It’s my last evening in Croatia, and I’m dedicating it to the humungous portion of pašticada that’s sitting in front of me: two thumping great slices of beef, marinaded for two days in red wine, served in a deliciously thick gravy with a small mountain of gnocchi-like dumplings. Delicious!
After 20 minutes of committed chomping, I’ve barely scratched the surface of Dumpling Mountain, so I admit defeat and ask the waitress for a glass of šljivovica, the local firewater.
It’s doing its digestional stuff quite nicely, when the she returns with another glass. I look at her quizzically; her expression is halfway between amusement and embarrassment.
“The gentleman in the corner sent this for you.”
My eyebrows disappear into my hairline, and I’m not sure what to do. I’ve seen this sort of thing in films, but it’s never happened to me in real life. If I accept the drink, what else am I accepting? Croatians seem like reasonable people, but I’ve lived in Sicily, where saying hello to an unknown man could give him the impression that you’re desperate to have his babies. So naturally, I’m a bit wary.
We look at each other for a few moments as she holds the glass out to me.
“I… er… well… ummm… thank you,” I say, finally taking the glass.
Of course, the acceptance of the drink is swiftly followed by the arrival of my admirer … if I can call him that. Surely there’s scant little to admire: I’m dressed in hiking boots and a waterproof, and I’ve not seen a hairbrush for a week or more. Still, each to his own.
Anyway, I’m thankful that Ivo – for that is my admirer’s name – has a greater command of English than I do of Croatian. He tells me that he’s an engineer of “ship things” and that although he’s always lived in Split, he’s visited Ramsgate for work, and found it very similar to Split. (“Apart from the sun,” I’m tempted to say, but I hold my tongue.)
He smokes more than anybody I’ve ever met, and I tell him so. He shrugs.
“I don’t smoke a lot in the day,” he claims, unconvincingly. “Just at night, with a drink… you know.”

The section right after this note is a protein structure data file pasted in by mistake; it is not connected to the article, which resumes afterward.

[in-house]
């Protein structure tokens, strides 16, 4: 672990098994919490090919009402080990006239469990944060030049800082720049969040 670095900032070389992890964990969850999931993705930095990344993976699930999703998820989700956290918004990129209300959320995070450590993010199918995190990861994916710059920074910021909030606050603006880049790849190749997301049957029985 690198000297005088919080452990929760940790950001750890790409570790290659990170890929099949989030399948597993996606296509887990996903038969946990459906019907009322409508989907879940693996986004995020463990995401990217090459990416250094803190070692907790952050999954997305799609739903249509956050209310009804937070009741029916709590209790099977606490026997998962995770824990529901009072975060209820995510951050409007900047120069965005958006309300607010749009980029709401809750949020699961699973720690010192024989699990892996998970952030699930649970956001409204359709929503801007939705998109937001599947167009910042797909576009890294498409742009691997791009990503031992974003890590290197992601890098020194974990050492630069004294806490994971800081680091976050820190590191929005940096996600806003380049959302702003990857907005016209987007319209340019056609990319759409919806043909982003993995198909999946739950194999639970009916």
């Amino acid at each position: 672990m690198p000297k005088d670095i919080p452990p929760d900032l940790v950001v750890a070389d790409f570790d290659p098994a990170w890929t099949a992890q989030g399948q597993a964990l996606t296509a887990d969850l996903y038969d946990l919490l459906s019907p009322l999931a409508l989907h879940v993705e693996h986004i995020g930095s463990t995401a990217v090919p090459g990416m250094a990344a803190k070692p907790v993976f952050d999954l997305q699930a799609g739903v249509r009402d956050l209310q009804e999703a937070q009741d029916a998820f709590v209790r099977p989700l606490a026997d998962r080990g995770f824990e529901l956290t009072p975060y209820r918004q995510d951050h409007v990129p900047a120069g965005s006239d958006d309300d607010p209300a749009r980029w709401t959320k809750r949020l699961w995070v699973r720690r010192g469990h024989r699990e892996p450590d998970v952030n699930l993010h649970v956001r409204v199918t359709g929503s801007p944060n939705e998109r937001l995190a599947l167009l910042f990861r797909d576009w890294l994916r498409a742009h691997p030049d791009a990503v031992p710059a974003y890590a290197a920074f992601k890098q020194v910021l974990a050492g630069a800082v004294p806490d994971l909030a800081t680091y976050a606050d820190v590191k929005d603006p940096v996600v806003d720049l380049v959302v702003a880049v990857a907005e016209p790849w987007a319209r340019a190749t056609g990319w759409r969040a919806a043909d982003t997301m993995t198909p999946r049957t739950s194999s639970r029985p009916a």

I remind him of this as he pulls out a second packet of cigarettes. He just smiles and empties his pockets onto the table: ‘normal’ ciggies, menthol, and cigarillos. Plus a spare packet of the standard smokes, just in case.
We chat about this and that, and he insists on ordering more šljivovica, which I am mindful to drink very little of. Although he seems like a nice guy, a girl on her own can never be too careful. But the evening passes very pleasantly, and we’re both surprised when the waitress tells us that we’re welcome to sit for as long as we like, but her shift is finished and would we mind paying the bill?
There’s a brief, awkward moment where he attempts to pay for my dinner as well as the drinks, but I insist and press the money on him. He eventually accepts it, shrugging his shoulders in incomprehension.
It’s almost 1am, so he insists on walking me home. If I’m honest, my antennae are on red alert, as experience tells me that many a reasonable gentleman has turned unreasonable at the moment of saying goodnight.
But Ivo is the perfect gentleman. He walks me to the end of the street, and wishes me a good night.
“Maybe,” he says, “we could exchange emails. If you would like. But only if you would like.”
So we do, then we shake hands politely and he’s gone.
Although I could never be with a guy who smokes like a kipper, Ivo scores pretty highly on the gentleman scale. Plus he’s over 25 and below 55.
For once, I’m completely and utterly lost for words.